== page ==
On your Contact Us page, tell customers the standard response time for an email. And most importantly, abide by it. If you know your customer service team can’t consistently reply to inquiries in under 24 hours, don’t claim they can.
If you’re truly committed to offering a positive shipping experience (and want to outshine your competition), pay close attention to your social media accounts. Almost 35% of consumers say social media is their top choice for requesting help from a brand. They also expect a reply within four hours. However, not only is the usual response time 10 hours, but 89% of social messages are ignored entirely. While you certainly can’t provide 24/7 support, if a customer reaches out at a reasonable time, you need to respond as quickly as possible.
A good post-purchase and shipping experience encourages brand loyalty. And a negative post-purchase experience can turn a shopper off from your brand entirely. Make sure you’re not shooting yourself in the foot by ignoring the impact of the shipping experience.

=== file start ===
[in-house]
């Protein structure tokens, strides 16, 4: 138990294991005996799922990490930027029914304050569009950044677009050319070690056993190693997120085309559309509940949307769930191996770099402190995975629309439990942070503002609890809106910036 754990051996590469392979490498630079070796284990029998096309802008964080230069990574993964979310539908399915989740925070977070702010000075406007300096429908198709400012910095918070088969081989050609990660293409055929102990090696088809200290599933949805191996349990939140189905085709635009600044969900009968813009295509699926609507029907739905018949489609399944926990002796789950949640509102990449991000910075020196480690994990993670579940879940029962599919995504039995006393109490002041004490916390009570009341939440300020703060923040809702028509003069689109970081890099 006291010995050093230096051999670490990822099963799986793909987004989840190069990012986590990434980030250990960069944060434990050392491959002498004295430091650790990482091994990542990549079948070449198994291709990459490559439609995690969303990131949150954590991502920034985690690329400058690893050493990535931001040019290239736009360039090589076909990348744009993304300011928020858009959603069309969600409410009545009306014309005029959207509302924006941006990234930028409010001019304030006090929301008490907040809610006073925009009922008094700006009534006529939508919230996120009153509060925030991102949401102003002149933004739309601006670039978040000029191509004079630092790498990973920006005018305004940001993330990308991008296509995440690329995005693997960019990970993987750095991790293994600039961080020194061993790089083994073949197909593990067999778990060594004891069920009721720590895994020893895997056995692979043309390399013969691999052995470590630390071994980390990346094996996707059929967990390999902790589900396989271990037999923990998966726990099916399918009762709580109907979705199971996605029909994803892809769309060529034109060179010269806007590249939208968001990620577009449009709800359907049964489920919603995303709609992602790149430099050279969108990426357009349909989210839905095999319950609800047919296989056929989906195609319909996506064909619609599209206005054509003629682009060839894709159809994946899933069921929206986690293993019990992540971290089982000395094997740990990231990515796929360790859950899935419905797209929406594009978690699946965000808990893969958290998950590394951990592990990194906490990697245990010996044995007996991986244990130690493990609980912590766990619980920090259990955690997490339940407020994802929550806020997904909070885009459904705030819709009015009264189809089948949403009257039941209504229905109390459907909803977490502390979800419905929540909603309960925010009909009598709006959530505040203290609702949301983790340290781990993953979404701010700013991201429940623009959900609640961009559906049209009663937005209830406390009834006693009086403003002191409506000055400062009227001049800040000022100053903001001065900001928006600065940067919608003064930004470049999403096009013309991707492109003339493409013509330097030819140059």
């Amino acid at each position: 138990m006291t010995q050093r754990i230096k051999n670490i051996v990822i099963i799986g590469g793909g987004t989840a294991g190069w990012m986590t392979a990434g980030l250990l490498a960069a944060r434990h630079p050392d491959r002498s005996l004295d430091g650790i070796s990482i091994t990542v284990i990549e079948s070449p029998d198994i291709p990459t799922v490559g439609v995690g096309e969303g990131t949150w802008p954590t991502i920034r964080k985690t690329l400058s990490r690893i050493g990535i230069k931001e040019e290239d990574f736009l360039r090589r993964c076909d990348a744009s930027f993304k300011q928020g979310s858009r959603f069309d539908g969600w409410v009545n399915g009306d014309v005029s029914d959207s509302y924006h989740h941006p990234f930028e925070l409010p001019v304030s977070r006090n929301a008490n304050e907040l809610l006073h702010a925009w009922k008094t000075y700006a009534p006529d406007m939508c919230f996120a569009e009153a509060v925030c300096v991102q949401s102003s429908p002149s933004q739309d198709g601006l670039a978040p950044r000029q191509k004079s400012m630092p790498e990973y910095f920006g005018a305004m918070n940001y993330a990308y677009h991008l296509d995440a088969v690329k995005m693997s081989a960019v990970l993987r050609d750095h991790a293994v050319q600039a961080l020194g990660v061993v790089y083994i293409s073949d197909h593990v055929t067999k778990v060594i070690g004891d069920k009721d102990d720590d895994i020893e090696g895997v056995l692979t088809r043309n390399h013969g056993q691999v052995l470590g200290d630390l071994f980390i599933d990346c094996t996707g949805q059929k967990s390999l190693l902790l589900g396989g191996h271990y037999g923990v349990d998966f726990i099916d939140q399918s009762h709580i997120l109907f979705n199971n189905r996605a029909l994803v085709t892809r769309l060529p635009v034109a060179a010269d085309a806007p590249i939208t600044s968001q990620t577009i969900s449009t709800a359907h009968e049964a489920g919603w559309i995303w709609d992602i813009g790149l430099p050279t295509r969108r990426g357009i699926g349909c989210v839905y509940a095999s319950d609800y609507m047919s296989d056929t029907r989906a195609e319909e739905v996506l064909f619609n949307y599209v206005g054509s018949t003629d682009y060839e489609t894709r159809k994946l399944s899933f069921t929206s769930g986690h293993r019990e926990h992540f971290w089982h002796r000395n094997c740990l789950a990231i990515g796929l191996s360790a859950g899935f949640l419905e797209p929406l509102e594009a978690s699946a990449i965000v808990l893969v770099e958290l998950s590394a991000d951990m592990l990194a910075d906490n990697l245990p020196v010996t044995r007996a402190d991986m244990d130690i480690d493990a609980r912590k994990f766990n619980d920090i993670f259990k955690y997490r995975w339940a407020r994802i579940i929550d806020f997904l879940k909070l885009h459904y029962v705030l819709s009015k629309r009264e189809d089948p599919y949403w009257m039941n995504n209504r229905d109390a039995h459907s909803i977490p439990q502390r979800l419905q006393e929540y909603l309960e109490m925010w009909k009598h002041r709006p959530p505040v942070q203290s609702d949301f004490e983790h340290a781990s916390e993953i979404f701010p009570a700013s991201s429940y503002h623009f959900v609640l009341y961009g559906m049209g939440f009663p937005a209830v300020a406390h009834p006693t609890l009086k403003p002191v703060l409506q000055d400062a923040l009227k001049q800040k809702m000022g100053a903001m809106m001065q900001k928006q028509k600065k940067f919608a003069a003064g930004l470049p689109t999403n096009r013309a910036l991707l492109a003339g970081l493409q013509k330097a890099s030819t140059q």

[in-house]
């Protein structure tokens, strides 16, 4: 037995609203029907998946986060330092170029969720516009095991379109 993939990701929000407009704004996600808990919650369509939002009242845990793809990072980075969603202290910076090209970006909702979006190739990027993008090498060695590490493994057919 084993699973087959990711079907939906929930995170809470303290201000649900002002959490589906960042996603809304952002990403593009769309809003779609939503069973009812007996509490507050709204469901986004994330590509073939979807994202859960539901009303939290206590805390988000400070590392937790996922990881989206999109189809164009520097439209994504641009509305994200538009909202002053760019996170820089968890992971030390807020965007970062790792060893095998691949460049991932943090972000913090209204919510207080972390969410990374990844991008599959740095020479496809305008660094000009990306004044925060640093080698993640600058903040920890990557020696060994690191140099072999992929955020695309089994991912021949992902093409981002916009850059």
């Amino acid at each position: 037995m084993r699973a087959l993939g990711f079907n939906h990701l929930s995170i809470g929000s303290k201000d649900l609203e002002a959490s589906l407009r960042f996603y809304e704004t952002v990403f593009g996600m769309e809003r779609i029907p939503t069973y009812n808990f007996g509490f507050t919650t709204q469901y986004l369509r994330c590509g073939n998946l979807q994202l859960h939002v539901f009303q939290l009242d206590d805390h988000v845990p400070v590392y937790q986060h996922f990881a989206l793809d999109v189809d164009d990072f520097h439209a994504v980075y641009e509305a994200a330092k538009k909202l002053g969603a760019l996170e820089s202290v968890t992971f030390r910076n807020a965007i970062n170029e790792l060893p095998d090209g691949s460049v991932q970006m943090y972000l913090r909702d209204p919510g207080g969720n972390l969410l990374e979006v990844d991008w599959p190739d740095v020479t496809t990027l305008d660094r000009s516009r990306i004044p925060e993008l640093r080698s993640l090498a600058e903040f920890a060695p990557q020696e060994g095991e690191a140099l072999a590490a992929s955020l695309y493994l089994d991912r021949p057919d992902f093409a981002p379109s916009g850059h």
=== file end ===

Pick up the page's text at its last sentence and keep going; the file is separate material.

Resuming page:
This post was contributed by Callie Hinman, Content Marketer & Writer at ShipStation, a leading provider of shipping software for eCommerce fulfillment.
Shipstation leads the e-commerce world with our web-based software designed to make e-commerce retailers exceptionally efficient at processing, fulfilling, and shipping their orders from all the most popular marketplaces and shopping carts using all the top carriers.
Callie Hinman is the Content Marketer & Writer at ShipStation, a leading provider of shipping software for eCommerce fulfillment.